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Estate Planning The Most Common Mistakes

Estate Planning The Most Common Mistakes
By Thomas McNally

Your estate consists of the assets that you will pass on to your beneficiaries when you pass away. Estate planning means deciding where your assets will go when you die. It takes time, thought, and the knowledgeable assistance of a qualified attorney.

Even if you diligently plan your estate on your own, it is easy to make mistakes. Mistakes can result in portions of your estate being unnecessarily taxed and assets going to the wrong beneficiaries.

We have compiled a list of some of the most common mistakes individuals make in estate planning. Please review the list, but also plan to meet with a qualified attorney to review your unique estate.
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Failure to Prepare
One of the most common mistakes people make when it comes to their estate is that they simply fail to prepare a plan. Many people, especially the young and healthy, never even set up a Living Will. Living Wills are important to have at any age because they serve as a directive in the event that you become incapacitated. Even though far fewer young people plan their estates, more than twice as many 20-somethings die in car accidents than 60-somethings. Therefore, it is crucial that you plan your estate regardless of your age, health, or income level.

Choose your Beneficiaries
Your beneficiaries are those individuals who will inherit your estate when you die. It is important that you carefully consider and name your beneficiaries. Choose the appropriate individuals for the estate you will be leaving behind.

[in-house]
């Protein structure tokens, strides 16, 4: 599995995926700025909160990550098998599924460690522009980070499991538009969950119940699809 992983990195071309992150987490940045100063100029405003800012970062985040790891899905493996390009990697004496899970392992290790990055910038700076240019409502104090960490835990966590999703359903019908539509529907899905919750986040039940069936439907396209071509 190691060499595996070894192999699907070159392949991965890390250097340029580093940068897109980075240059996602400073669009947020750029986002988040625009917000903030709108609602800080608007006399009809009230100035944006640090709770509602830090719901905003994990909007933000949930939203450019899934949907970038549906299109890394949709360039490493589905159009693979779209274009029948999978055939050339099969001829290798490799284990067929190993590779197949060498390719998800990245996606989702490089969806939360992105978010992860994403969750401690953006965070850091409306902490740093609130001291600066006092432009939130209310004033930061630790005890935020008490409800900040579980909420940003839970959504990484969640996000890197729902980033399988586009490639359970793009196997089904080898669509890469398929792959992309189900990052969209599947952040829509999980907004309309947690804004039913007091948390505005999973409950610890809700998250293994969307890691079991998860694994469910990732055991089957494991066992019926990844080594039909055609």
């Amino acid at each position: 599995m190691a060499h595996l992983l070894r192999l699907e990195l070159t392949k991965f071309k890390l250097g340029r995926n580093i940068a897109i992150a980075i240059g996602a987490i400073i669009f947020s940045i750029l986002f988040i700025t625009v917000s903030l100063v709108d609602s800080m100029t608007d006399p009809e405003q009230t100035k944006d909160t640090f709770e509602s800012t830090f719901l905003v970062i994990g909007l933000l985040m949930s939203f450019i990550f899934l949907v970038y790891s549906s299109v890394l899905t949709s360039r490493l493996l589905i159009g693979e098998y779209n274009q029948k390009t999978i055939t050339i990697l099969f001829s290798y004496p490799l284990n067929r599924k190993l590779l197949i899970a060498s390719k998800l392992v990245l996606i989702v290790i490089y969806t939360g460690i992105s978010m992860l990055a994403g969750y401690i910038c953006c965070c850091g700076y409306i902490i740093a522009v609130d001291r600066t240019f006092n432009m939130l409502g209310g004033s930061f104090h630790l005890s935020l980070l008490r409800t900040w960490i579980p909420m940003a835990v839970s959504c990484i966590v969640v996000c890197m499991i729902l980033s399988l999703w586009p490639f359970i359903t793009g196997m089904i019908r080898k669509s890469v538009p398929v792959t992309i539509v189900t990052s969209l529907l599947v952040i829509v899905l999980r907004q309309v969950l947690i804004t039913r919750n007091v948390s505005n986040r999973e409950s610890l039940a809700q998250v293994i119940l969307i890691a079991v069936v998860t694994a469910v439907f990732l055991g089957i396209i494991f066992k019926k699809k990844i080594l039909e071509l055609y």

Many times, beneficiaries are children and spouses. However, if you have young children, you may not feel comfortable setting up your estate so that they inherit a large sum of money directly. How will they spend it? Are you sure that they would make wise choices?

If you would like to have more control over the estate after you die, then it is important that you set up a Trust for your beneficiaries. By establishing a Trust, you can allocate a certain portion of your estate towards a child's education, first home, or other purpose of your choosing. Consult with a qualified attorney for more information about how to set up your estate for your beneficiaries.

Choose your Agent
Central to estate planning is choosing people to make decisions for you both during incapacity and after your death. These people include trustees, guardians, agents, and beneficiaries. Make sure that you select an agent who knows you and your wishes well. He or she will speak for you when you cannot, so it is vitally important that he or she knows you well. Make sure you and the agent have a clear understanding of his or her role in your estate and that you have clearly communicated your desires.

Leaving Assets
A significant portion of your assets might be vulnerable to estate taxes after you die. However, there are ways to leave behind an estate without losing most of it to taxes. It is important that you consult with a qualified attorney to discuss the most strategic methods for establishing your unique plan. A well-crafted plan will ensure that your beneficiaries get the most benefit from your years of hard work.

Review your Estate
Because life events, such as divorce, loss of job, etc., may change your assets, it is important to periodically revisit your plan to ensure that it is always current. Many people die without reviewing their assets, so their plans cannot be carried out as they had desired. By regularly reviewing your plan, you are able to help your beneficiaries inherit the assets you leave behind for them without having to fight for them in court or with other beneficiaries.

Thomas McNally is the staff writer at the National Directory of Estate Planning, Probate Elder Law Attorneys. McNally stresses the importance of finding a qualified estate planning attorney to ensure that your estate passes to whom you want, when you want, and is carried out in the manner you've chosen.

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